Staff and customers at area Wal-Mart stores condemn policies that forbid taking the holiday off, but more big box retailers are opening their doors earlier this year.
By Matt Skoufalos
Americans report feeling greater and greater financial pressure during the holiday season, with many wishing they could skip it altogether.
But for retail workers whose incomes depend on hourly wages, opting out of Christmas isn’t a possibility.
And, at corporate chains like Wal-Mart and Kmart, neither is taking Thanksgiving off.
The two corporate giants are among more than 40 national brands who will open their doors to customers on the federal holiday, with many operating around the clock.
The Wal-Mart locations in Audubon and Cherry Hill, for example, will be open for 24 hours starting at 7 a.m. on Thanksgiving morning.
At Wal-Mart, these policies are so contentious that asking any store manager to comment even on its hours of operation during the holiday leads to an automatic referral to the corporate office.
Staff in Audubon and Cherry Hill lowered their heads and tightened their mouths when asked whether they were okay with working on Thanksgiving. A handful agreed to speak with NJ Pen, but only on condition of anonymity.
“It sucks,” said one worker. “Last time I spent Thanksgiving with my family was 2009. I started working here in 2010.”
But as much as Wal-Mart staff would rather be with family on the holidays, the fear of being disciplined or fired for speaking out against the company is greater.
“Those who stick their neck out, you do what you gotta do,” the employee said. “At this point in my life, I’ve got a family to support. I’m not in a position.”
‘I would rather be with my family’
Outside the Audubon Wal-Mart on Wednesday, Deborah Gant of Haddon Township said that she objects to shopping on Thanksgiving.
“I think it’s hard [on workers],” she said.
“And I don’t do Black Friday, either. I think people don’t realize what Christmas is all about.”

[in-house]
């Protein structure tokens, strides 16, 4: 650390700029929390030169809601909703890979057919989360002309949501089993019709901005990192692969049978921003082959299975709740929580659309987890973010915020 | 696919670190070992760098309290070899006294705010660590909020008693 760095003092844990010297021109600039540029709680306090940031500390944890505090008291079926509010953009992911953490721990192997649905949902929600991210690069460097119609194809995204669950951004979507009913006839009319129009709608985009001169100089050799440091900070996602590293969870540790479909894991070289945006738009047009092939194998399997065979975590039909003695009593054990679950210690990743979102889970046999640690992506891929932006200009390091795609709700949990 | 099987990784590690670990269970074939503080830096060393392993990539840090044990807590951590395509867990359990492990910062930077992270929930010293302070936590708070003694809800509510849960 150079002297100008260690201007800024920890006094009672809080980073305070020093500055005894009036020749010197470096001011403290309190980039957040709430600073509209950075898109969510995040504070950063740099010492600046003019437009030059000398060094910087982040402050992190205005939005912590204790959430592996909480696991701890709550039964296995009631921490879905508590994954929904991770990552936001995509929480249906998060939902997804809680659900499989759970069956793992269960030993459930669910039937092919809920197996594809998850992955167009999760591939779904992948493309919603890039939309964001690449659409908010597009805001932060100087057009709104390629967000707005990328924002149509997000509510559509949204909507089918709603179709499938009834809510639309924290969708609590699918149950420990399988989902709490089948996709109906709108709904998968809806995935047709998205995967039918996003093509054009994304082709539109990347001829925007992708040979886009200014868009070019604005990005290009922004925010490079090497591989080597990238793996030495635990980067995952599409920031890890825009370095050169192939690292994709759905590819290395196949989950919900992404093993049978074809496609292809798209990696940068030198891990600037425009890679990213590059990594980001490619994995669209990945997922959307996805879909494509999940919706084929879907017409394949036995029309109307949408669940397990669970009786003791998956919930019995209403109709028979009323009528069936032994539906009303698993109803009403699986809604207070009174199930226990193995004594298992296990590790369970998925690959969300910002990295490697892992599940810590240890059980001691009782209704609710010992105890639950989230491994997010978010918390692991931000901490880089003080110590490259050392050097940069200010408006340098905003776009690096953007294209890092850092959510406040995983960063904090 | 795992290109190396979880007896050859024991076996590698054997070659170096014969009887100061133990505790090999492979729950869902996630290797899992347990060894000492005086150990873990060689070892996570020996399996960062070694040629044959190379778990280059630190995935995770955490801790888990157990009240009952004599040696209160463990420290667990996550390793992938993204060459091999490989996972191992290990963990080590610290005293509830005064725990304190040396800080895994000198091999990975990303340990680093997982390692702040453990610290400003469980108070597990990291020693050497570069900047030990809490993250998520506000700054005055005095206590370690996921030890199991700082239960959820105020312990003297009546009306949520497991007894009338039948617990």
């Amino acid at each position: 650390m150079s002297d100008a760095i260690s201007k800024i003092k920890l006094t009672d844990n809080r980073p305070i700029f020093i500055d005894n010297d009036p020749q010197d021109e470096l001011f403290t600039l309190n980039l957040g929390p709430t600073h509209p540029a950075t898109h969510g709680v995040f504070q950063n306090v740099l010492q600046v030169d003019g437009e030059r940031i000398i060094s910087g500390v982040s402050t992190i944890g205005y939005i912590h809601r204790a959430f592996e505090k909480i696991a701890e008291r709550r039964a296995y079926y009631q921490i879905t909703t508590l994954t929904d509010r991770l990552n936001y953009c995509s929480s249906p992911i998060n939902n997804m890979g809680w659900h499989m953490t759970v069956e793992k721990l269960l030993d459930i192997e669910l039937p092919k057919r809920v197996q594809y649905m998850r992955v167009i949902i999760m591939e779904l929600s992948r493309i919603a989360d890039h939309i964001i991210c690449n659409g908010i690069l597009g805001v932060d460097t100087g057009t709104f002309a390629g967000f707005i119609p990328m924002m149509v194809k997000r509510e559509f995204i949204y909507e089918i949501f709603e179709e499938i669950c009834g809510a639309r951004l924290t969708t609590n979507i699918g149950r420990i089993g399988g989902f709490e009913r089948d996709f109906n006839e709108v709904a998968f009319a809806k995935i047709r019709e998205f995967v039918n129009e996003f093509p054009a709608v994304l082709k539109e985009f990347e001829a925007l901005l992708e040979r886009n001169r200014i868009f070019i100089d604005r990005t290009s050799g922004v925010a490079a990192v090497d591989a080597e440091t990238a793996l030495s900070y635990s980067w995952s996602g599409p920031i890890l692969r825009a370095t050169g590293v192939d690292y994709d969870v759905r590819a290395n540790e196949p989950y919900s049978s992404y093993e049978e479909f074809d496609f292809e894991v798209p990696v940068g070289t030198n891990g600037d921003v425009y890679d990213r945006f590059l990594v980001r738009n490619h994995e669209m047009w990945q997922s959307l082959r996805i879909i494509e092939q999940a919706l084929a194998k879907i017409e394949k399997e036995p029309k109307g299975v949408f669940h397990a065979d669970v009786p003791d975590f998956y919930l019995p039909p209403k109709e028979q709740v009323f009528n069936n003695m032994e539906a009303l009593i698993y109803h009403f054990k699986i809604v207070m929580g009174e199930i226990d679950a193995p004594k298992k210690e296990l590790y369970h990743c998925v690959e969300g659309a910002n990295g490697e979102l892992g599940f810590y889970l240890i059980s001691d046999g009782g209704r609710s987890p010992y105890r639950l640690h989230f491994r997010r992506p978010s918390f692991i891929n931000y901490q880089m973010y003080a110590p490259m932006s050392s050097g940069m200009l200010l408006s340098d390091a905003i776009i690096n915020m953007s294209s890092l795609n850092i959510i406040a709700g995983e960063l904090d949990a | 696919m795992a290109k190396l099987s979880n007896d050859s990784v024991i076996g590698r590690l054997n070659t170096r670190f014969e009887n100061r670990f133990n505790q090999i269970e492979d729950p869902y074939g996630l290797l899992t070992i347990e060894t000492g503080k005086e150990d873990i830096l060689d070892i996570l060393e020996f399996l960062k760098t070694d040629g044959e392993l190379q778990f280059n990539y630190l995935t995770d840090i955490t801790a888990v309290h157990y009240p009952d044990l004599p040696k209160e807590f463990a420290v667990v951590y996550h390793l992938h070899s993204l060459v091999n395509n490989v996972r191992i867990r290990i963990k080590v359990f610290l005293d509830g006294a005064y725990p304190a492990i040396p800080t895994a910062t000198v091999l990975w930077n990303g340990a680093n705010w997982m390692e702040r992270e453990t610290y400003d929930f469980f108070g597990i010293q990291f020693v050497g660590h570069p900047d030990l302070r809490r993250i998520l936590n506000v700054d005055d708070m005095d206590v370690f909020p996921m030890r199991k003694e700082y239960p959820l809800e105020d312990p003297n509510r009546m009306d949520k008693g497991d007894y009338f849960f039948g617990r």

Her husband, Jack, who drives a tow truck for the Camden County Police, said that he’s already scheduled to work 12-hour days on both Thanksgiving and Black Friday. After a year spent rehabilitating a replacement knee, Jack Gant said that he now needs to take any shift he can get
“[But] if I didn’t have to work, I wouldn’t,” he said. “I’d rather be home with my family.”
When asked whether he would ever decide to boycott a store based on its working conditions, Jack Gant said that the only reason he shops the Audubon Wal-Mart is that it’s close to his home.
“Otherwise, I could care less I ever set foot in here again,” he said.
Cleo Andrews of Cherry Hill said she doesn’t shop on Thanksgiving because she’s too busy in the kitchen.
“I miss the old times when everything used to be closed [on holidays],” she said.
Andrews, whose friend’s daughter will spend her Thanksgiving working at Dollar Tree, said that such conditions are cruel to employees, especially working mothers.
“That ain’t fair, but what are you going to do?” Andrews said. “It’s more the women. It’s a lot of single moms. They’ve got to do what they’ve got to do.”
Tiffany Brown of Pennsauken was of a different opinion. Brown, a hospital nurse who works evenings, said that it is “convenient” for stores like Wal-Mart to be open on Thanksgiving.
But she did clarify that her holiday wasn’t totally lost.
“I work night shift, so I do get to enjoy the day,” Brown said.
A disposable workforce
Although the notion of blue laws has eroded significantly as America has become less religiously oriented and more commercial, historian Richard Grippaldi said there’s little precedent for putting so many to work on a national holiday like Thanksgiving.
“Other than the old cliché that you give capital a hammer and they will use it against labor, this is a somewhat recent development,” said Grippaldi, a part-time lecturer in the history department at Rutgers New Brunswick.
Grippaldi pointed out that, given the general context, box stores themselves are a recent development, and workforce-reduction technologies like self-checkout aisles are even newer.
But when automation proliferates and labor rights do not, he said, people become disposable.
The conditioning of Americans to shop on demand further intensifies the problem, Grippaldi said, and as brick-and-mortar stores lose more traction to online purchasing, retailers likely will resort to more extreme measures to make up the difference.
“When the service industry, the retail industry, actually depended upon people, I think they were somewhat more willing to accommodate,” Grippaldi said.